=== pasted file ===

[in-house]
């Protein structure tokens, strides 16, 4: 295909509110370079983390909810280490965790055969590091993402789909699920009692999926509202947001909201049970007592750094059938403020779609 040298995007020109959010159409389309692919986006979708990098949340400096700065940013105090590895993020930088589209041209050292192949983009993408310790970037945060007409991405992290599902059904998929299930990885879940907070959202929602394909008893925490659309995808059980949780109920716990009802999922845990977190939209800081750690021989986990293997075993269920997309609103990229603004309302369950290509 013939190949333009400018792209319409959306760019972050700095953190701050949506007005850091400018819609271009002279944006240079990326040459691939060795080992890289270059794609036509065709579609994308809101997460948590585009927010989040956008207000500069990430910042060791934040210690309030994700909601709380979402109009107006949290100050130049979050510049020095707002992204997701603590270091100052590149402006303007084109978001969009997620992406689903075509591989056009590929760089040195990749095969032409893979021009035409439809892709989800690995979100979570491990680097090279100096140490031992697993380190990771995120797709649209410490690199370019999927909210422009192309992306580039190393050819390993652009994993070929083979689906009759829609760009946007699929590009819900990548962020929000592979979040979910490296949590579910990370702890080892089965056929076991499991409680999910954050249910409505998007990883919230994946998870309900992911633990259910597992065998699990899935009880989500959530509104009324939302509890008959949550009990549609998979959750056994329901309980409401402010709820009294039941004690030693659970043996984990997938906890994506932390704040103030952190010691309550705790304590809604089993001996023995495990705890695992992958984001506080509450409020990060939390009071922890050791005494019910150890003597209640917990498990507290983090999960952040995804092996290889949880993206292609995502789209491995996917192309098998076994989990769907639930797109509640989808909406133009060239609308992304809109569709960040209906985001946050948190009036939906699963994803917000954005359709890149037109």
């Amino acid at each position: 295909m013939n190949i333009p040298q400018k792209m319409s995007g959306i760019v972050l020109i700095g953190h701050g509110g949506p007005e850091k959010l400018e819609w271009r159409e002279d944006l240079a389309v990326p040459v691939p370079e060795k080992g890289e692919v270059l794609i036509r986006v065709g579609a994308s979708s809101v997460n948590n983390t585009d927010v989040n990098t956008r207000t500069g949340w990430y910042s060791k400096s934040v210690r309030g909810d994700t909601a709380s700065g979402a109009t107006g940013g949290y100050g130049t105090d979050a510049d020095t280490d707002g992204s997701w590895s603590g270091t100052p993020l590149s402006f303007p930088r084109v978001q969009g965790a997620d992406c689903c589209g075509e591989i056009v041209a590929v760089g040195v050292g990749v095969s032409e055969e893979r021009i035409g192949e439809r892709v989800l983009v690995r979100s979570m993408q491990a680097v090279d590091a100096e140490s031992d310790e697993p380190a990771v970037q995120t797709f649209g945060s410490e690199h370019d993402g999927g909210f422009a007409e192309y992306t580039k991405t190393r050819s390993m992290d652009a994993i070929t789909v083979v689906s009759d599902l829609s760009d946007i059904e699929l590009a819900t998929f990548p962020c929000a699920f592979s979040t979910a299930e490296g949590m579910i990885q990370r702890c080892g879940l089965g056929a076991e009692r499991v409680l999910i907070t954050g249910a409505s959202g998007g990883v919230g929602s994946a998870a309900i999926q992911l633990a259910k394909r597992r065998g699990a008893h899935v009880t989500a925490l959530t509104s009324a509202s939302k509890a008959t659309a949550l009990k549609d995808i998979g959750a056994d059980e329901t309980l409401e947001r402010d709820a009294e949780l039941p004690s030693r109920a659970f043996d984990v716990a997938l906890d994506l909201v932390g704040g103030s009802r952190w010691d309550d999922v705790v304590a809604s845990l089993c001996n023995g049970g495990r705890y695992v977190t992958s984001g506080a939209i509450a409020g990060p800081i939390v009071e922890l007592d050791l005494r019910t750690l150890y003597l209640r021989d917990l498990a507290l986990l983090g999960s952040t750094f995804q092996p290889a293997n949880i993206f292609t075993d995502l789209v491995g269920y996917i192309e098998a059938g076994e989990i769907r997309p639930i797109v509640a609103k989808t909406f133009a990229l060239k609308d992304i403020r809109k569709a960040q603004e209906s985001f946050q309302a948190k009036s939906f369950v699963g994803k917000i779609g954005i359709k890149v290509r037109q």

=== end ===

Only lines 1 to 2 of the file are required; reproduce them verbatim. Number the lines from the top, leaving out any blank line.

[in-house]
């Protein structure tokens, strides 16, 4: 295909509110370079983390909810280490965790055969590091993402789909699920009692999926509202947001909201049970007592750094059938403020779609 040298995007020109959010159409389309692919986006979708990098949340400096700065940013105090590895993020930088589209041209050292192949983009993408310790970037945060007409991405992290599902059904998929299930990885879940907070959202929602394909008893925490659309995808059980949780109920716990009802999922845990977190939209800081750690021989986990293997075993269920997309609103990229603004309302369950290509 013939190949333009400018792209319409959306760019972050700095953190701050949506007005850091400018819609271009002279944006240079990326040459691939060795080992890289270059794609036509065709579609994308809101997460948590585009927010989040956008207000500069990430910042060791934040210690309030994700909601709380979402109009107006949290100050130049979050510049020095707002992204997701603590270091100052590149402006303007084109978001969009997620992406689903075509591989056009590929760089040195990749095969032409893979021009035409439809892709989800690995979100979570491990680097090279100096140490031992697993380190990771995120797709649209410490690199370019999927909210422009192309992306580039190393050819390993652009994993070929083979689906009759829609760009946007699929590009819900990548962020929000592979979040979910490296949590579910990370702890080892089965056929076991499991409680999910954050249910409505998007990883919230994946998870309900992911633990259910597992065998699990899935009880989500959530509104009324939302509890008959949550009990549609998979959750056994329901309980409401402010709820009294039941004690030693659970043996984990997938906890994506932390704040103030952190010691309550705790304590809604089993001996023995495990705890695992992958984001506080509450409020990060939390009071922890050791005494019910150890003597209640917990498990507290983090999960952040995804092996290889949880993206292609995502789209491995996917192309098998076994989990769907639930797109509640989808909406133009060239609308992304809109569709960040209906985001946050948190009036939906699963994803917000954005359709890149037109």